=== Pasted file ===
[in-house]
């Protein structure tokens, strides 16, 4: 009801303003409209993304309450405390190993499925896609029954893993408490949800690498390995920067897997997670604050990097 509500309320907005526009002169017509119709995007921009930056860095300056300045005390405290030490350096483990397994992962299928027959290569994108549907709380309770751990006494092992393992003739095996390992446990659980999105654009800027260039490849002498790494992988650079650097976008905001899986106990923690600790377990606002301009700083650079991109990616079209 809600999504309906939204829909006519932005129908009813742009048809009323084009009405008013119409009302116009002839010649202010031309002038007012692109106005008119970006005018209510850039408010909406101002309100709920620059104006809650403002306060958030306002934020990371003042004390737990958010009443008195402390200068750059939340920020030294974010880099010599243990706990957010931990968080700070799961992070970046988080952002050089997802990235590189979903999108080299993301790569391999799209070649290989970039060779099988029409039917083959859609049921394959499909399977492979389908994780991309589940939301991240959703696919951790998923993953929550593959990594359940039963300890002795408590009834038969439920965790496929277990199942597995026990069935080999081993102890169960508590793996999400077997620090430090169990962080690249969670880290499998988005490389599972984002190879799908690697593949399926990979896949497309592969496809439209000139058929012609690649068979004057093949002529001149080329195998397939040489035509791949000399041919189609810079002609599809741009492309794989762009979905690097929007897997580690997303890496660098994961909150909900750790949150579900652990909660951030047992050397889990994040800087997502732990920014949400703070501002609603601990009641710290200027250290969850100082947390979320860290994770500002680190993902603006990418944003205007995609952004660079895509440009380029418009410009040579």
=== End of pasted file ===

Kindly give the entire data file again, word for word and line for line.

[in-house]
């Protein structure tokens, strides 16, 4: 009801303003409209993304309450405390190993499925896609029954893993408490949800690498390995920067897997997670604050990097 509500309320907005526009002169017509119709995007921009930056860095300056300045005390405290030490350096483990397994992962299928027959290569994108549907709380309770751990006494092992393992003739095996390992446990659980999105654009800027260039490849002498790494992988650079650097976008905001899986106990923690600790377990606002301009700083650079991109990616079209 809600999504309906939204829909006519932005129908009813742009048809009323084009009405008013119409009302116009002839010649202010031309002038007012692109106005008119970006005018209510850039408010909406101002309100709920620059104006809650403002306060958030306002934020990371003042004390737990958010009443008195402390200068750059939340920020030294974010880099010599243990706990957010931990968080700070799961992070970046988080952002050089997802990235590189979903999108080299993301790569391999799209070649290989970039060779099988029409039917083959859609049921394959499909399977492979389908994780991309589940939301991240959703696919951790998923993953929550593959990594359940039963300890002795408590009834038969439920965790496929277990199942597995026990069935080999081993102890169960508590793996999400077997620090430090169990962080690249969670880290499998988005490389599972984002190879799908690697593949399926990979896949497309592969496809439209000139058929012609690649068979004057093949002529001149080329195998397939040489035509791949000399041919189609810079002609599809741009492309794989762009979905690097929007897997580690997303890496660098994961909150909900750790949150579900652990909660951030047992050397889990994040800087997502732990920014949400703070501002609603601990009641710290200027250290969850100082947390979320860290994770500002680190993902603006990418944003205007995609952004660079895509440009380029418009410009040579």